Donors Are Different — But Some Things Never Change
I want to understand
A few years ago, I moved to the West Coast from the Midwest. I felt like I had to learn a new language. I no longer bought pop at the store; it was soda. Traffic jams weren’t the result of gapers' blocks; they were caused by looky-loos. I almost resorted to checking in the bookstore for a dictionary of local lingo.
Your donors and prospects don’t want to have to use a glossary of acronyms or resort to grammatically diagramming a sentence to understand what you want them to know. Make sure someone who doesn’t know your organization at all can tell you what the main message of your communication is.
Repeat after me: 'I am not the target audience'
When I teach fundraising writing, every session begins with the class saying in unison, “I am not the target audience.” Even if you are the typical gender, age group and demographic of your audience, you aren’t the target. Simply by being an employee of, volunteer at or consultant to your nonprofit, you know far more than your target audience does.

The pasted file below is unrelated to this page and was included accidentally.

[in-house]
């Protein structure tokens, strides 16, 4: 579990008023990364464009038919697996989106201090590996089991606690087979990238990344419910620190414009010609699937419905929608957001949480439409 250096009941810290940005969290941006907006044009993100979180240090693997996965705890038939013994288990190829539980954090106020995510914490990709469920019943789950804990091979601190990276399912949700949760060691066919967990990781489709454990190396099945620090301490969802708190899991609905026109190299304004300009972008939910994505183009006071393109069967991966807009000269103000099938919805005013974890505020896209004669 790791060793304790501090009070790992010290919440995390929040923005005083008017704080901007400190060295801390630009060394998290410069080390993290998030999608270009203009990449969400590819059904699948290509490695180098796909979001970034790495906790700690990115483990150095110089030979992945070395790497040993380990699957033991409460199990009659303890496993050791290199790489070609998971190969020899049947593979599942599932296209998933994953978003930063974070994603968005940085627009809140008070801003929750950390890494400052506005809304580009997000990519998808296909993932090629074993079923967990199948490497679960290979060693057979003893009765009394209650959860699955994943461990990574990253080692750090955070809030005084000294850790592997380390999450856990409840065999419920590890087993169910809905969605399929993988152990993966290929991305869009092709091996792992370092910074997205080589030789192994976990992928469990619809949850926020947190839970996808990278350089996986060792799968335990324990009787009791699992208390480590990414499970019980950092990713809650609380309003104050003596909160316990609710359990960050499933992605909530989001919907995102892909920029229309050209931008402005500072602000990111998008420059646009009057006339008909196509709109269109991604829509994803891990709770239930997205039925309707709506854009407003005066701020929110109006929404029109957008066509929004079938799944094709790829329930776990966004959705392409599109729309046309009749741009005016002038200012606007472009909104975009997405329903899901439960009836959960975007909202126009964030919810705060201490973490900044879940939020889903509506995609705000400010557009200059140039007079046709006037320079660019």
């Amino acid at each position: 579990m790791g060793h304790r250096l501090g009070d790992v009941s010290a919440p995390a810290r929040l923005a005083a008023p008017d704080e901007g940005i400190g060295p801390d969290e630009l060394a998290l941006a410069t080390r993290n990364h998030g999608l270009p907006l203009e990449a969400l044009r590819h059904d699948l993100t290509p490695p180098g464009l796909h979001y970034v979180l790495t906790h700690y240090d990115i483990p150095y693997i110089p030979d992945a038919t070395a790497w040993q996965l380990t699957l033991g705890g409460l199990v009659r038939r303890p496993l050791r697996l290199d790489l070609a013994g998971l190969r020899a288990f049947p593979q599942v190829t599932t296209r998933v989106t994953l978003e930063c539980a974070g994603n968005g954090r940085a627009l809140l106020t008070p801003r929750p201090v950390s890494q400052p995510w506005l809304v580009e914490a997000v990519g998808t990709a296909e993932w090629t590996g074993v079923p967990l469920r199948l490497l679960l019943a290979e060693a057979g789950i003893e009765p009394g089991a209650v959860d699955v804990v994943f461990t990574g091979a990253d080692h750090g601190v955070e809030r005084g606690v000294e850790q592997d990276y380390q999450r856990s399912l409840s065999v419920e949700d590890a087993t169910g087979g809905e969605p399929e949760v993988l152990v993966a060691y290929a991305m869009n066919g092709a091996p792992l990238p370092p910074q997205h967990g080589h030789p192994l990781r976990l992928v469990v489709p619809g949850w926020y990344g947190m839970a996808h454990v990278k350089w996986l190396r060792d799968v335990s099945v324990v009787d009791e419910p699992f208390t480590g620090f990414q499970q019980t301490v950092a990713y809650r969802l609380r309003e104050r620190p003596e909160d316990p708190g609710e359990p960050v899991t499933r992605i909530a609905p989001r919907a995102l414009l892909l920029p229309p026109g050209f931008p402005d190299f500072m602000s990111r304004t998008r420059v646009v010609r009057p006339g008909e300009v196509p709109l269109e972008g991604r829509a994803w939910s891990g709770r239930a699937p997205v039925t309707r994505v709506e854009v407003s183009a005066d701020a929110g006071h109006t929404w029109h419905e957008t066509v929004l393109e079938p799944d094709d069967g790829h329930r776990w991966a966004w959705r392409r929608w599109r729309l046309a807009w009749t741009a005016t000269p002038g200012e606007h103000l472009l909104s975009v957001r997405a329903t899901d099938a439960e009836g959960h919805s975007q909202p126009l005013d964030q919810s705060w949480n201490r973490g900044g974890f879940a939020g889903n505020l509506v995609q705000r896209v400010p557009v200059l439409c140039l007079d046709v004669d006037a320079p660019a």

This isn’t an argument for dumbing down your copy. But remember who you are writing to, and make sure every word communicates to that person — not just to your senior management.
I used to visualize my Great-Aunt Mary when I was a 20-something writing to the typical donor to my nonprofit. Now that I am closer in age to the “typical” donor, I still think about someone who isn’t me and ask, “How will this communicate to her?”
Because I must never forget, “I am not the target audience …”
Pamela Barden is the creative juice and the copywriting machine behind PJBarden Inc. You can follow Pamela on Twitter @pjbarden.
Pamela Barden is an independent fundraising consultant focused on direct response. You can read more of her fundraising columns here.